Many distributors and their respective MLM companies are well aware that there is a much better, yet worrisome world beyond the limiting capacities of replicated websites – an issue ‘clearly’ outlined in their itemized manuals. Taking a look at a sample of Internet Policies one can quickly realize that there is no true best practice in the MLM industry, and companies are struggling to balance compliance with the needs of their modern distributors. So, what’s the right path to take? Why are some MLM’s Internet Policies wide open, while others are locked down?
Ranging from liberal to ultra-conservative, here are the three most common types of Internet Policies used by MLMs.
1. The Liberal – Distributors can immediately launch their own personal websites
Virtually all MLMs offer replicated websites to their distributors. With the emerging realization that these lackluster sites aren’t effective, some 40% of MLMs have taken the bold step of allowing any distributor to create and maintain their own personal websites (or blogs). There are varying restrictions on what types of content can be included on these sites; FLP & ACN for example allow their distributors free reign over personal sites, so long as they adhere to a set of company Internet usage policies. The most common of which are: distributors may not use any of the trademarks, trade names, product names, domain names, or any corporate copy that might mislead a visitor into thinking they are representing the company. Hammering this point home, they require all sites to be reviewed each time an update is made, and mandate a clear “Independent Representative” label on the site. While there are finer nuances in each MLM’s Internet Policy, the practice of allowing any distributor at any level to dive right into marketing their products and opportunity online is clear evidence of a prevailing need amongst distributors for a tool beyond their replicated site, and the MLM’s acknowledgment of such a need.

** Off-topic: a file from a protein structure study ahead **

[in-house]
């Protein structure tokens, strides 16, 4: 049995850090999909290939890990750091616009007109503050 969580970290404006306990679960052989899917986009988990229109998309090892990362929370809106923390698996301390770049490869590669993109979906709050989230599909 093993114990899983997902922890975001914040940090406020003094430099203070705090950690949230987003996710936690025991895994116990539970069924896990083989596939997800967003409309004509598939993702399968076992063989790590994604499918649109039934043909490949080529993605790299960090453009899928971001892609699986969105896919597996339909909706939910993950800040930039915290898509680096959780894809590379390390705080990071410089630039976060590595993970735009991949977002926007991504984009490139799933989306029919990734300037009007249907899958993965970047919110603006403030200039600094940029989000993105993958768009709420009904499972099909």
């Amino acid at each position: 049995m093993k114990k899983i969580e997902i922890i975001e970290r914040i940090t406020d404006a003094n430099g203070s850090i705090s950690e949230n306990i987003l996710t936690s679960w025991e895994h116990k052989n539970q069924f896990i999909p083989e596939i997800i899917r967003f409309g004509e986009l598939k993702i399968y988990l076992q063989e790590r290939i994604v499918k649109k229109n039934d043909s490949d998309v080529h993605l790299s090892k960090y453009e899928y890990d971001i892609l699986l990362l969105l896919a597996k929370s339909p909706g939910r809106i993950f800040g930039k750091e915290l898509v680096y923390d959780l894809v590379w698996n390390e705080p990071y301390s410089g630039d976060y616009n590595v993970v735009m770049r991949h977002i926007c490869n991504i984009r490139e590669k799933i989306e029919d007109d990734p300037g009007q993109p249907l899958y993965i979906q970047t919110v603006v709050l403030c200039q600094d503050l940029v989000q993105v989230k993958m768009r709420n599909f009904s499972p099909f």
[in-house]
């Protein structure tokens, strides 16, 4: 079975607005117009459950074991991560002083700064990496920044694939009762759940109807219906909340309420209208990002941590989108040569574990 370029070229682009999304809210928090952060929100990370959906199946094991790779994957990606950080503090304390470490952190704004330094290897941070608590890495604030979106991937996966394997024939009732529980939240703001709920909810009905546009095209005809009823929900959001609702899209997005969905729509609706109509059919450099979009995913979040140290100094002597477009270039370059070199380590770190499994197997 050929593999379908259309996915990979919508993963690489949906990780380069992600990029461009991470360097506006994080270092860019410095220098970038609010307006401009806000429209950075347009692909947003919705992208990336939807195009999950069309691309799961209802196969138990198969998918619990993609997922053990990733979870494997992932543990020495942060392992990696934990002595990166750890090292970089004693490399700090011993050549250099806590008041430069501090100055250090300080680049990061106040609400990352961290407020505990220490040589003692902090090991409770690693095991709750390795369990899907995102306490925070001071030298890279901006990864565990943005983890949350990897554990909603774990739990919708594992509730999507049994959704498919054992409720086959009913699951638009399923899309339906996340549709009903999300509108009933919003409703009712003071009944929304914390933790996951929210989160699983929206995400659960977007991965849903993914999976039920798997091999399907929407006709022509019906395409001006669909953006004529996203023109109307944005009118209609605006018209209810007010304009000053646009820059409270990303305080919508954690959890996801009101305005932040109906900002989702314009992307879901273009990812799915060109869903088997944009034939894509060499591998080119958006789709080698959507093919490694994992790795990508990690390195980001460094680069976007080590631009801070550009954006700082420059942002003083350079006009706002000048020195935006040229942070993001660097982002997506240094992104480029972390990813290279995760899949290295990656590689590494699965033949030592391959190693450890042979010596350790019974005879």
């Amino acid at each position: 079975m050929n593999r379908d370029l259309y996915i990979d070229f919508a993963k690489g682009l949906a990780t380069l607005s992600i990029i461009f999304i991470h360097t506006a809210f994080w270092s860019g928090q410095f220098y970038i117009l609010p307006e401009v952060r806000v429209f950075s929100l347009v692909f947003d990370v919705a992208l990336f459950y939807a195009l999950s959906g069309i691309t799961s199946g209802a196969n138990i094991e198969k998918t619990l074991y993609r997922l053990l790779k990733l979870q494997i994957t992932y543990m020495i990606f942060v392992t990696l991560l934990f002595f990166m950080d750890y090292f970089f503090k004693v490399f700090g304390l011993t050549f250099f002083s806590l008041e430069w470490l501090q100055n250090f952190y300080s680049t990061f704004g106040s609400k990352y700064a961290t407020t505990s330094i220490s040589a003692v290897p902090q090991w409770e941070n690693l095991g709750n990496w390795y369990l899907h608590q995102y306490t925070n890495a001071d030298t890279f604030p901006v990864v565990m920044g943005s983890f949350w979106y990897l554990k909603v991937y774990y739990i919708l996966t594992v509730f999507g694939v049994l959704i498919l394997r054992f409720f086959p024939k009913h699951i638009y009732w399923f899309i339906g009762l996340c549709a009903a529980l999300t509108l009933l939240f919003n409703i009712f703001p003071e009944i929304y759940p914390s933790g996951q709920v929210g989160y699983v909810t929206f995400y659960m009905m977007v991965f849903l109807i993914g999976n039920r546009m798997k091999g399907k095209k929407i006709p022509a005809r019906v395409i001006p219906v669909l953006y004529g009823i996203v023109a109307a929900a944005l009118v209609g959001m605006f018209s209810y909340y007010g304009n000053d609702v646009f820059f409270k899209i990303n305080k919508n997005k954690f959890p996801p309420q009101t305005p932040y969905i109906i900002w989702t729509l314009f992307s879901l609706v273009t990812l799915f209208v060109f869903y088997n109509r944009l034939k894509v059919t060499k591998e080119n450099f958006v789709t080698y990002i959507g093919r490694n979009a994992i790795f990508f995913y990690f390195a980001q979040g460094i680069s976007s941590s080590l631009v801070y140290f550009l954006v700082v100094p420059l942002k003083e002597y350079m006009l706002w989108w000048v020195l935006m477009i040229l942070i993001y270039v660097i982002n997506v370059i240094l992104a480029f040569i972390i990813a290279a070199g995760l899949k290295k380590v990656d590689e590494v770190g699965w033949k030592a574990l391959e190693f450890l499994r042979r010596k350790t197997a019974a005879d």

While still limiting, pretty generous for an MLM company right? More like a compliance department’s nightmare, when it comes to monitoring and correcting distributors’ comments, blogs, and testimonials – especially amongst the novice direct sellers in the system who aren’t used to the game quite yet. Remember, it only takes one bad apple to spoil the bunch.
2. The Conservative – Distributors can launch their own personal websites only after achieving a certain rank
With some MLMs taking the approach of opening the personal website floodgates to any new distributor that joins their company, another 40% are taking the stance that their distributors can enjoy the privilege of having their own site only after reaching a certain rank in the company. Quite similar to the restrictions set forth by the more liberal network marketing companies who allow any direct seller to have their own personal website – the conservative MLMs also require their distributors to have a certain level of experience before diving into the risky, compliance-issue ridden world of the Internet. NuSkin & Usana for example require distributors to reach the ranks of Blue Diamond and Gold Director, respectively, in order to maintain their own sites.